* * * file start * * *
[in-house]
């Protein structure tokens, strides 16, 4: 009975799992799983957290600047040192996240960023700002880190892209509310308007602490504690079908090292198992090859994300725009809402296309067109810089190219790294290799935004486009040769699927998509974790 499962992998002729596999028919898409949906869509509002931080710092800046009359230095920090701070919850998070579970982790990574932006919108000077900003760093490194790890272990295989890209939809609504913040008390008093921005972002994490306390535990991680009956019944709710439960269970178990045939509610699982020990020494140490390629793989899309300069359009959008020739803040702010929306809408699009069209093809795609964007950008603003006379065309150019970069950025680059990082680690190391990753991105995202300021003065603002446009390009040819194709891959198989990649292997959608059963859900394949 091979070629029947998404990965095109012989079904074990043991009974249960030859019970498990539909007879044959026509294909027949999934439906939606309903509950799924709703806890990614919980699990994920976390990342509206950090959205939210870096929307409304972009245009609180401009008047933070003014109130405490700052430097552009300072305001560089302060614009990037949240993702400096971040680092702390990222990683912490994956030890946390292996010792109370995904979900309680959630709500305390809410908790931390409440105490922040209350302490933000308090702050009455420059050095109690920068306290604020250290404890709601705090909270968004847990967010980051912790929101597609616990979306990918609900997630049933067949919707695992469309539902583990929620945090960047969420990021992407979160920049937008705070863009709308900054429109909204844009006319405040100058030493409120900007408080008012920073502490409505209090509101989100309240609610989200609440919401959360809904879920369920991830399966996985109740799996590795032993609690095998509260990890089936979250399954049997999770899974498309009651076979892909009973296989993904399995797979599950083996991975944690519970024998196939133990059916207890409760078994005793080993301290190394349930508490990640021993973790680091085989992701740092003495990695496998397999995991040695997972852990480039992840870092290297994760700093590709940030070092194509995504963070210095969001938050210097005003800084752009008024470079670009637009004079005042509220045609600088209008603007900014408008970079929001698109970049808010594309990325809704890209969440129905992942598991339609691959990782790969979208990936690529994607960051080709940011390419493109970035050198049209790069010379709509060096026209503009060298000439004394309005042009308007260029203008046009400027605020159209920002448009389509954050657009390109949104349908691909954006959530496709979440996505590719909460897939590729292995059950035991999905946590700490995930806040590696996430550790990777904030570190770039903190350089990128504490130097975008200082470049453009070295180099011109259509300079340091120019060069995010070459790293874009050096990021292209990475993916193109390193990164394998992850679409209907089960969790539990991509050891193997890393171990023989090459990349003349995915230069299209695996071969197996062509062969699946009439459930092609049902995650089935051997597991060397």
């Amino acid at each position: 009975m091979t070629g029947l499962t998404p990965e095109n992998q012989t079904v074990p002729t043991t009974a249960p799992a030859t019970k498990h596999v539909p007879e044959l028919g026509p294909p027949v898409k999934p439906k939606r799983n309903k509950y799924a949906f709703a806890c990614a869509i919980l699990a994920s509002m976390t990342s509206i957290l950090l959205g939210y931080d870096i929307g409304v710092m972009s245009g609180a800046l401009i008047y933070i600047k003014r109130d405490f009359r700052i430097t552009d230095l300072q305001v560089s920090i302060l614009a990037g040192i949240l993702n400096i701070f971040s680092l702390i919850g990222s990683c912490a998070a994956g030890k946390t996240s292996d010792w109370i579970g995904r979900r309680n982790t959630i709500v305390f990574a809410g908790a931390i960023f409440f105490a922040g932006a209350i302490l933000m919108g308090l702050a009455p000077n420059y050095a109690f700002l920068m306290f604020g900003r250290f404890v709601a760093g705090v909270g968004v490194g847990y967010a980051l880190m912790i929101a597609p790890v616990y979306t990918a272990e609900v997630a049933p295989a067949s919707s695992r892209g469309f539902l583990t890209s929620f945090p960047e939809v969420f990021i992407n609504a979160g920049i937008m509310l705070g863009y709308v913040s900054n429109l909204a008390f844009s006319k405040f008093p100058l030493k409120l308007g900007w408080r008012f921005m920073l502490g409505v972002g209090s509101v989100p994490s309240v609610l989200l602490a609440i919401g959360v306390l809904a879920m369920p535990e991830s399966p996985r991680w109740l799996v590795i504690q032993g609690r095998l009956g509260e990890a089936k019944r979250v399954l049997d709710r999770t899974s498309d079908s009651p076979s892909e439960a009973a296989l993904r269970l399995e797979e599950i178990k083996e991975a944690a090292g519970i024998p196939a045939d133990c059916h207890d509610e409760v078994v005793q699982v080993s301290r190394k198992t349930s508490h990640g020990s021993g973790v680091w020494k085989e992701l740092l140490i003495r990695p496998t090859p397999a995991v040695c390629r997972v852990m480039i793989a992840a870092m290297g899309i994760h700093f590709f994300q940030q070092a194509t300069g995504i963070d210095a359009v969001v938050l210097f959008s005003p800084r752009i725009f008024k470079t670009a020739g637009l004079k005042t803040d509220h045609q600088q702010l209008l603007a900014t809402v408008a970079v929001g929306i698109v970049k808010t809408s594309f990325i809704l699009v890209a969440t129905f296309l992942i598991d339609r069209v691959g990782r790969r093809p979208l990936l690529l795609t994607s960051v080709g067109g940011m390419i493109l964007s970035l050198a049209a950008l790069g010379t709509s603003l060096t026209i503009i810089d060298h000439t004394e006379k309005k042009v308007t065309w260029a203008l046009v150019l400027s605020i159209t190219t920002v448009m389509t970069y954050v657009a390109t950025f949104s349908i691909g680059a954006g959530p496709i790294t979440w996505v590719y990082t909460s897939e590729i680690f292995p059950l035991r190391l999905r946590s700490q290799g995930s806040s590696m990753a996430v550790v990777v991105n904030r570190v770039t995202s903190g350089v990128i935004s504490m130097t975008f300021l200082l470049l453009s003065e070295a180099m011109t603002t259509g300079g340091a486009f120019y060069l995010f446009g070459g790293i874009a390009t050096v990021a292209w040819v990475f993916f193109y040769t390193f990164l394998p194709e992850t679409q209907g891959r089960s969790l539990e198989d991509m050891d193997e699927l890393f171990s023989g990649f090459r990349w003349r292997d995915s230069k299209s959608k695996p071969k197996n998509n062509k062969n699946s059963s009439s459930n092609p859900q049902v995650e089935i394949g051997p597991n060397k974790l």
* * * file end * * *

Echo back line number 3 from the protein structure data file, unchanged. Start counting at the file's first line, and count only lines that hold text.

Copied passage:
């Amino acid at each position: 009975m091979t070629g029947l499962t998404p990965e095109n992998q012989t079904v074990p002729t043991t009974a249960p799992a030859t019970k498990h596999v539909p007879e044959l028919g026509p294909p027949v898409k999934p439906k939606r799983n309903k509950y799924a949906f709703a806890c990614a869509i919980l699990a994920s509002m976390t990342s509206i957290l950090l959205g939210y931080d870096i929307g409304v710092m972009s245009g609180a800046l401009i008047y933070i600047k003014r109130d405490f009359r700052i430097t552009d230095l300072q305001v560089s920090i302060l614009a990037g040192i949240l993702n400096i701070f971040s680092l702390i919850g990222s990683c912490a998070a994956g030890k946390t996240s292996d010792w109370i579970g995904r979900r309680n982790t959630i709500v305390f990574a809410g908790a931390i960023f409440f105490a922040g932006a209350i302490l933000m919108g308090l702050a009455p000077n420059y050095a109690f700002l920068m306290f604020g900003r250290f404890v709601a760093g705090v909270g968004v490194g847990y967010a980051l880190m912790i929101a597609p790890v616990y979306t990918a272990e609900v997630a049933p295989a067949s919707s695992r892209g469309f539902l583990t890209s929620f945090p960047e939809v969420f990021i992407n609504a979160g920049i937008m509310l705070g863009y709308v913040s900054n429109l909204a008390f844009s006319k405040f008093p100058l030493k409120l308007g900007w408080r008012f921005m920073l502490g409505v972002g209090s509101v989100p994490s309240v609610l989200l602490a609440i919401g959360v306390l809904a879920m369920p535990e991830s399966p996985r991680w109740l799996v590795i504690q032993g609690r095998l009956g509260e990890a089936k019944r979250v399954l049997d709710r999770t899974s498309d079908s009651p076979s892909e439960a009973a296989l993904r269970l399995e797979e599950i178990k083996e991975a944690a090292g519970i024998p196939a045939d133990c059916h207890d509610e409760v078994v005793q699982v080993s301290r190394k198992t349930s508490h990640g020990s021993g973790v680091w020494k085989e992701l740092l140490i003495r990695p496998t090859p397999a995991v040695c390629r997972v852990m480039i793989a992840a870092m290297g899309i994760h700093f590709f994300q940030q070092a194509t300069g995504i963070d210095a359009v969001v938050l210097f959008s005003p800084r752009i725009f008024k470079t670009a020739g637009l004079k005042t803040d509220h045609q600088q702010l209008l603007a900014t809402v408008a970079v929001g929306i698109v970049k808010t809408s594309f990325i809704l699009v890209a969440t129905f296309l992942i598991d339609r069209v691959g990782r790969r093809p979208l990936l690529l795609t994607s960051v080709g067109g940011m390419i493109l964007s970035l050198a049209a950008l790069g010379t709509s603003l060096t026209i503009i810089d060298h000439t004394e006379k309005k042009v308007t065309w260029a203008l046009v150019l400027s605020i159209t190219t920002v448009m389509t970069y954050v657009a390109t950025f949104s349908i691909g680059a954006g959530p496709i790294t979440w996505v590719y990082t909460s897939e590729i680690f292995p059950l035991r190391l999905r946590s700490q290799g995930s806040s590696m990753a996430v550790v990777v991105n904030r570190v770039t995202s903190g350089v990128i935004s504490m130097t975008f300021l200082l470049l453009s003065e070295a180099m011109t603002t259509g300079g340091a486009f120019y060069l995010f446009g070459g790293i874009a390009t050096v990021a292209w040819v990475f993916f193109y040769t390193f990164l394998p194709e992850t679409q209907g891959r089960s969790l539990e198989d991509m050891d193997e699927l890393f171990s023989g990649f090459r990349w003349r292997d995915s230069k299209s959608k695996p071969k197996n998509n062509k062969n699946s059963s009439s459930n092609p859900q049902v995650e089935i394949g051997p597991n060397k974790l």